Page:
My example: Storing books I wasn’t very interested in.  But I should save them until I have more time to read and a house to display them in, right?

The Remedy: Ask yourself if the object serves who you are today — not who you want to be or might be in the future.  Don’t let a fuzzy forecast determine your present well-being.

Solution: Sell books at a used book store.  Use the library more instead of buying books.  

5) Worrying over disappointing yourself or others

In order to gain control over your possessions you must realize that your relationship with certain objects does not necessarily reflect your relationship to people who might be connected to those objects.  If you are keeping excessive stuff based on your beliefs about others’ expectations, it’s not a service to anybody.

My example: For years I carted around yarn slippers my great-grandmother made for me when I was younger.  Even though I didn’t wear them anymore, I felt guilty at the thought of throwing them out.

Solution: Realize that keeping the slippers is not a reflection of honor on my great-grandmother and that I was not a bad or ungrateful person for getting rid of them.

6) Indecision over how and when to get rid of stuff

Even if we get past the previous roadblocks and are committed to disowning something, there is a big difference between wanting to be free of stuff and actually getting rid of it.  This is because society conditions us to concentrate on losses, gains, and the monetary value of our material assets.  This mindset makes it difficult to accept getting rid of stuff even if it’s stuff we don’t want!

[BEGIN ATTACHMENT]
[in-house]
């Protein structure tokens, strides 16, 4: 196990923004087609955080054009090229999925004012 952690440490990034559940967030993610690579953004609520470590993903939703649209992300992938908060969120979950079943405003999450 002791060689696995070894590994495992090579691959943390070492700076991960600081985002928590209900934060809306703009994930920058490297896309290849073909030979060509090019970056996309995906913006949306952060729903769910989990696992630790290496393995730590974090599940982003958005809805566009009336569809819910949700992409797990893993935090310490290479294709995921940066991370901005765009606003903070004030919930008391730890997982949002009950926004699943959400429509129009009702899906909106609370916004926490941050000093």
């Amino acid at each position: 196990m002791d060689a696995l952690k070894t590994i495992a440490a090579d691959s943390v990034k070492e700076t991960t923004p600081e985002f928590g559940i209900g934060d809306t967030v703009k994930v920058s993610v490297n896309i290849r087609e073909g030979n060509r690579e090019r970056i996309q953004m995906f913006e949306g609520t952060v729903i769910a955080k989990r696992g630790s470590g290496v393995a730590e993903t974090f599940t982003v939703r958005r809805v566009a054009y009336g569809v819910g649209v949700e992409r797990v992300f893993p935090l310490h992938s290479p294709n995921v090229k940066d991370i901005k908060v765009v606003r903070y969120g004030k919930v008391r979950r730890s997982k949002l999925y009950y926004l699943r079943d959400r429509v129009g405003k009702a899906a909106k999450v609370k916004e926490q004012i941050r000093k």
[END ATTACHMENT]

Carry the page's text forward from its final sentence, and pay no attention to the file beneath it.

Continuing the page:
My example: “These clothes are too good to just give away…should I try to sell them?  Maybe dig up some more stuff and organize a garage sale?”  

The Remedy: While it is smart to capitalize on your de-cluttering process, is your space, time, and sanity worth the extra effort listing items for sale or organizing a garage sale?  Of course, if you have items that are worth a good deal then the reward-to-effort ratio is better and it makes sense to sell those items at a premium.  But for your average spring cleaning of clothes and household items, you must accept that you’re not going to get back what you paid so you might as well free yourself from the burden as soon as possible.

Solution: I came to terms with the fact that although having a garage sale or consigning my clothes would be more profitable, it had not happened yet and was unlikely to ever happen. So off to Salvation Army without a second thought.  

Notice anything interesting about those 6 psychological barriers to relinquishing our attachments to possessions?  They are all rooted in negative emotional states — fear, avoidance, regret, longing, desire, worry/guilt, indecision.  If you can identify and minimize the objects in your life that are thriving on such states, you will experience greater day-to-day happiness as well as overall clarity when it comes to what is truly important in your life.